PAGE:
Our “Forever protected” series shares why each and every one belongs in Ontario Parks. In today’s post, Biologist Lauren Trute tells us Westmeath’s story.
Westmeath Provincial Park, located approximately 15 km from the City of Pembroke, is one of the most ecologically diverse provincial parks in Renfrew County.
This 610 ha park sits on the shore of the mighty Ottawa River, and offers a glimpse into the glacial history of the Ottawa Valley. This site was also likely an important stopover area for Indigenous peoples and fur traders travelling along the waterway.
Westmeath’s representative ecosystems
Located in the rich sands of the ancient Ottawa-Bonnechere rift valley and formed by the flowing water of the Ottawa River, Westmeath Provincial Park is an evolving sand spit.
In glacial terms, the sand spit is relatively young at 5,000 years, and it’s still being formed. As the Ottawa River turns to flow almost straight north, it deposits sand.
As the sand spit grew, several features were formed on the landscape, resulting in an interesting and ecologically diverse package in a relatively small area.
The interior of Westmeath contains the oldest areas of the sand dunes, and has evolved into a mature upland forest with a mix of poplar, pine and oak. Closer to the park boundary and the municipal road, remnants of a Red Pine plantation and old mill site still influence the forest.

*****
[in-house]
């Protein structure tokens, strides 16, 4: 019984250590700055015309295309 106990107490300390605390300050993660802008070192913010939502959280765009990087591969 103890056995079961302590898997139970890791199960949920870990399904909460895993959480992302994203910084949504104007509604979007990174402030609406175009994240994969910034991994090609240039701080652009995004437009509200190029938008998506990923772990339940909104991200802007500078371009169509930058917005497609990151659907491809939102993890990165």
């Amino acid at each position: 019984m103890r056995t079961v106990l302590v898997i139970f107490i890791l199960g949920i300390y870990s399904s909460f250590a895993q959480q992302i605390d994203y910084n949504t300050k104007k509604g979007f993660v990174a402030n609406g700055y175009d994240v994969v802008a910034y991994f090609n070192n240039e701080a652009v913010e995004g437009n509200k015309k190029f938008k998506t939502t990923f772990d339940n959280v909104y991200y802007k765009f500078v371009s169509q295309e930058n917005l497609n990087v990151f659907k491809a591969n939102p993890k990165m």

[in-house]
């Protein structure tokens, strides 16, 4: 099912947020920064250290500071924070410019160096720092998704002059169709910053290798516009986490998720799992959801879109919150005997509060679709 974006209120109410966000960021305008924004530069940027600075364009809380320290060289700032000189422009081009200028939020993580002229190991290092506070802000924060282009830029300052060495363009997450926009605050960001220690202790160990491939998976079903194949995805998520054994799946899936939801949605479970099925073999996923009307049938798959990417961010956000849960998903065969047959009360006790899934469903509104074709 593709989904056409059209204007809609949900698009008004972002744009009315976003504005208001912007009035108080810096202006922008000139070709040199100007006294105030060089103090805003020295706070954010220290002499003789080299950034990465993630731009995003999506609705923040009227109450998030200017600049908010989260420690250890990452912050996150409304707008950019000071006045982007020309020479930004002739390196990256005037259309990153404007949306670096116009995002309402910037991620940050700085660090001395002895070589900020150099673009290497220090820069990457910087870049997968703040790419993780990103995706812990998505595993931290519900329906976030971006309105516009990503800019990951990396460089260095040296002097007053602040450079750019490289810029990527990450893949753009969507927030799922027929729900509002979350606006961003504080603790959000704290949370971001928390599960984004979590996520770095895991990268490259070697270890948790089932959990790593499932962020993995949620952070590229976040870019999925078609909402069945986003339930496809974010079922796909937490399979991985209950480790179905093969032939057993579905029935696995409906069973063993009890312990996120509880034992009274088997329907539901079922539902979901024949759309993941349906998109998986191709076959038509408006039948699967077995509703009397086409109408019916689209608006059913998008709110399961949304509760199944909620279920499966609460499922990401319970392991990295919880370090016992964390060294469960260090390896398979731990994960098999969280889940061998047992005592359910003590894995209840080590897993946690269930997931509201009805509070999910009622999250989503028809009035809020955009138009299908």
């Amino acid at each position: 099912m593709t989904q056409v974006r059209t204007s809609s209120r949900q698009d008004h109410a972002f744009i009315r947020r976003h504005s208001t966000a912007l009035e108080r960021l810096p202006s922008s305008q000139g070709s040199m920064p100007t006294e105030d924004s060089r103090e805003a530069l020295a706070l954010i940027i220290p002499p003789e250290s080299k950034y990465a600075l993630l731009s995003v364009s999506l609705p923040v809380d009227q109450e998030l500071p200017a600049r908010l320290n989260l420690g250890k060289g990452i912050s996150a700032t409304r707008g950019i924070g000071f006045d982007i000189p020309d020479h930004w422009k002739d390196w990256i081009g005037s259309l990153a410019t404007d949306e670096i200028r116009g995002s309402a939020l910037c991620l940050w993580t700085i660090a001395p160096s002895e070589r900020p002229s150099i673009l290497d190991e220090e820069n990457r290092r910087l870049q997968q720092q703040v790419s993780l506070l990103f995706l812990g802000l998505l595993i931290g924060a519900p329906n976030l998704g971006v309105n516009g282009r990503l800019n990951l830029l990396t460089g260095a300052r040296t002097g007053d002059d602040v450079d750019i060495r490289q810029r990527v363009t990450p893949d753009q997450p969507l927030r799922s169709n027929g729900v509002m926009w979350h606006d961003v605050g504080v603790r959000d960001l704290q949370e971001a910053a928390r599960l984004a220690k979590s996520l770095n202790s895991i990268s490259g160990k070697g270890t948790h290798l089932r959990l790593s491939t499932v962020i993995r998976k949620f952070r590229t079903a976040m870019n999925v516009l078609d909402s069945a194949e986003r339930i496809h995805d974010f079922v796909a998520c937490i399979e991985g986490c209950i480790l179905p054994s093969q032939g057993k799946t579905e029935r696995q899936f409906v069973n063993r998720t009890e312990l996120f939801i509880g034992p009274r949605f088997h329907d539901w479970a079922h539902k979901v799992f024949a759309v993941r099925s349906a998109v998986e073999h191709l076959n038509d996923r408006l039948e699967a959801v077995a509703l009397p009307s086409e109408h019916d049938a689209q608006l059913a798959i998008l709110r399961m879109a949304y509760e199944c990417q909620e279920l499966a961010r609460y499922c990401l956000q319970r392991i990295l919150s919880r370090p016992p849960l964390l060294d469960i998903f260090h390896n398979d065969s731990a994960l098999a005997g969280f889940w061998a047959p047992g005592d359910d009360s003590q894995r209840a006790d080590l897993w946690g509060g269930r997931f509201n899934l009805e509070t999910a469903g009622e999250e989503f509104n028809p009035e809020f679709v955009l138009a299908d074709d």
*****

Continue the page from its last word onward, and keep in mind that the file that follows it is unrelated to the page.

Westmeath’s representative species
Some of the most interesting vegetation occurs on and adjacent to the beach and active dune area, where trees and plants must survive exposure to the elements in the sand.
Here you find some huge Bur Oak, and some smaller “Bonsai” Bur Oak, and some regionally rare or uncommon plants such as:
- Sand Dropseed (Sporobolus cryptandrus)
- Coastal Jointweed (Polygonella basiramia)
- Beach Heath (Hudsonia tomentosa)
- Umbrella Sedge (Cyperus filiculmis)
- Frostweed (Helianthemum bicknelli)
Poison Ivy occurs throughout the park and is abundant in many areas.
Westmeath presents some excellent wildlife viewing opportunities due largely to the diversity of habitats.
During fall migration, the sand flats are regularly visited by both Nelson’s Sparrow and Le Conte’s Sparrow, as well as a variety of shorebirds.
The waterfowl are plentiful in spring, and migrating Rusty Blackbirds can be observed in the lowland woods and wet areas.
Signs of Black Bears, White-tailed deer, beaver and muskrat are common. Along the beach you may catch a glimpse of one of several species of Tiger Beetle hunting insects on the sand. Maybe even the tracks and nests from a Snapping Turtles or Northern Map Turtle!
If you venture into the water to wet your toes, take note of the schools of small catfish and bass taking refuge in the tall sedges and the abundance of freshwater mussels (a main food item for the Northern Map Turtle).
Visiting the park I love?
Westmeath doesn’t offer visitor facilities, however hiking, boating, swimming and nature study may still be enjoyed.
Stay tuned for more “Forever protected” posts about the amazing natural spaces that form our network of provincial parks.